As a result, the U.S. Defense Department has plenty of data on prescription drugs. It tracks all prescriptions through the Military Health System's Pharmacy Data Transaction Service. But the data haven't been helpful in regard to problems plaguing combat troops, because the transaction service "has no visibility of pharmacy data for prescriptions dispensed in forward operating areas." In other words, the military doesn't know which drugs combat troops are getting.
Another problem has to do with the massive scale of military operations and the obvious difficulties involved in taking the situations of individuals into account. According to a March 2008 study by Army doctors published in Malaria Journal, just less than 10% of 11,725 active-duty military personnel who took Lariam in Afghanistan in early 2007 did so despite contraindications that included depression, anxiety and epilepsy.
The potential for drug interaction is another problem requiring individual attention. The Army's formulary—its list of approved and available prescriptions—mentions several drugs that have negative interactions with mefloquine, among them Ambien, from Sanofi-Aventis, and GlaxoSmithKline's Wellbutrin.
Manofsky says that wise use of drugs like mefloquine depends on the individual decisions of Army doctors and corpsmen, with uneven results.
"A lot of these doctors and corpsmen have a lot of autonomy in the field," says Manofsky. "It all has to do with chain of command, or lack thereof."
In recent years, the Army has been increasing the number of mental-health professionals who support combat troops, but still has work to do, even by its own standards. The latest findings from the Army's Mental Health Advisory Team show that the ratio of mental-health professionals to military personnel in Afghanistan now stands at 1 to 1,123, well short of the 1-to-700 ratio thought to be adequate.
Controversy over drug policies is increasing in tandem with the military suicide rate. Last year, the Army recorded 162 active-duty suicides, a number that has steadily increased every year since 2004. That number jumps to 239 when non-active duty personnel are included. And the total doesn't factor in the 1,713 known suicide attempts that took place during the same period. The suicide rate in the Army has exceeded that of the civilian population in recent years, a reversal of the historic relationship.
By mid-July 2010, the total number of soldier suicides for the year had already climbed to 140. It was in July that the Army released a far-reaching report on military suicides and measures that might reverse the recent upward trend. The report noted that, of the soldiers who committed suicide in 2009, 16.7% seemed to have been motivated by a desire for "emotional relief," while 11.1% cited "hopelessness and depression" in discussing their problems.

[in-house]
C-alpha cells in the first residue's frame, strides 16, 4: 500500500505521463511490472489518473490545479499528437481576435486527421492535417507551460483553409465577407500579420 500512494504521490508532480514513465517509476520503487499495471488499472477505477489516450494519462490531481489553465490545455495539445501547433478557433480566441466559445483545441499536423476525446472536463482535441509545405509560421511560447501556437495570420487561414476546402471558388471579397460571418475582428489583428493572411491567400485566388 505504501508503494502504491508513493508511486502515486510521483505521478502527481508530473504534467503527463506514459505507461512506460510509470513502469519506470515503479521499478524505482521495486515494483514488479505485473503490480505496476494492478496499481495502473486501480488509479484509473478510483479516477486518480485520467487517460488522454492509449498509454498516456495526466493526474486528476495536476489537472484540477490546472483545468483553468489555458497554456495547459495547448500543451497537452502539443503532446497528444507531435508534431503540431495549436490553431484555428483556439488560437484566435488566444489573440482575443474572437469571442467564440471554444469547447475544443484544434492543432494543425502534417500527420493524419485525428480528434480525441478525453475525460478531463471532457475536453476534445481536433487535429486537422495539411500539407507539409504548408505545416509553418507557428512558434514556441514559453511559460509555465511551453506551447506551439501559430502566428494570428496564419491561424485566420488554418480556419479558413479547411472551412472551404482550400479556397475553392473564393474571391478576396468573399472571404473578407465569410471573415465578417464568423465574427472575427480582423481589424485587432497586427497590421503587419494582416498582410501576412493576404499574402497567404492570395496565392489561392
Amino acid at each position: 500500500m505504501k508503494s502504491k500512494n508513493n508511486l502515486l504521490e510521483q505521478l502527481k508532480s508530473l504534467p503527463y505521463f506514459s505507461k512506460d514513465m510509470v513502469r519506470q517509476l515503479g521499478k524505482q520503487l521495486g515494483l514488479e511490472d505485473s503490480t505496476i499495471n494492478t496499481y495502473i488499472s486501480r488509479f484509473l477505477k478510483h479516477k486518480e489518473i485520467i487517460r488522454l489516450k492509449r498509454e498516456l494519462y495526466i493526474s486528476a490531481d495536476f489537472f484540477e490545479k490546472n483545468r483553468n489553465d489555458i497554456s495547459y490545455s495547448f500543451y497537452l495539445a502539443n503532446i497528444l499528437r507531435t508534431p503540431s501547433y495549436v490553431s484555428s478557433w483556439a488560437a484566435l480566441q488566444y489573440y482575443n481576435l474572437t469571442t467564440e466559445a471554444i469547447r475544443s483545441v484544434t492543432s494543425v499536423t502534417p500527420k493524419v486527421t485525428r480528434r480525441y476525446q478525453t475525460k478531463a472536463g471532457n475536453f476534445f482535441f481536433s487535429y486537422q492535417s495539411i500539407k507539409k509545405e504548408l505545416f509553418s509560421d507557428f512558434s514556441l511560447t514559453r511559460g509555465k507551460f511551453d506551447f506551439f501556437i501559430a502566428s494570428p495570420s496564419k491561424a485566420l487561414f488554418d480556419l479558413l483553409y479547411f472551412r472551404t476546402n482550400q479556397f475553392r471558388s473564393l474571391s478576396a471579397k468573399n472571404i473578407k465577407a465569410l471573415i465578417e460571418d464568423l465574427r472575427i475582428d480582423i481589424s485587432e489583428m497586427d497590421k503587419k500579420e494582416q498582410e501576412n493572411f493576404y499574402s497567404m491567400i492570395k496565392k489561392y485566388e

The Army report recognized the toll that stress takes on combat troops. Among the known stressors for active-duty suicides, diagnosis of a behavioral or mental-health problem was cited in 48% of cases. Those diagnoses included the vague "adjustment disorder" (26%), substance abuse (18%) and post-traumatic stress disorder (9.1%).
The report said the number of soldiers prescribed antidepressants jumped from 1.1% in 2005 to 5% in 2008. The Army has acknowledged that antidepressants can increase suicidal behavior in soldiers ages 18 to 29. But the report blamed the suicide spike largely on the "high-risk behavior" of soldiers -- including heavy use of illegal drugs and "suicidal behavior" —not on the drugs themselves or those prescribing them.
Pogany, the veterans advocate, was not appeased. He is incredulous that mefloquine is still affecting families like the Kuligowskis.
"This kid was killed by mefloquine, and that happened seven years after my incident happened," Pogany says. "The fact that, seven years later, this drug is still in use and Congress has never done anything or called anyone to testify, and that they tried to criminalize my reaction to the side effects of this drug by court-martialing me is absolutely ridiculous."
Michael Kuligowski knows he can't sue the Army, as Supreme Court precedent effectively prevents the families of military personnel from filing wrongful-death claims against the U.S. government. Yet he feels the Army owes him something.
"I really feel like it was medical malpractice on their part," Kuligowski says. "Whoever the physician was who handed him this stuff wasn't trained about mefloquine, and it opened my eyes to the fact that you can't assume everything's going to be OK. I learned not to trust the military."
Critics say the Army remains partially blind.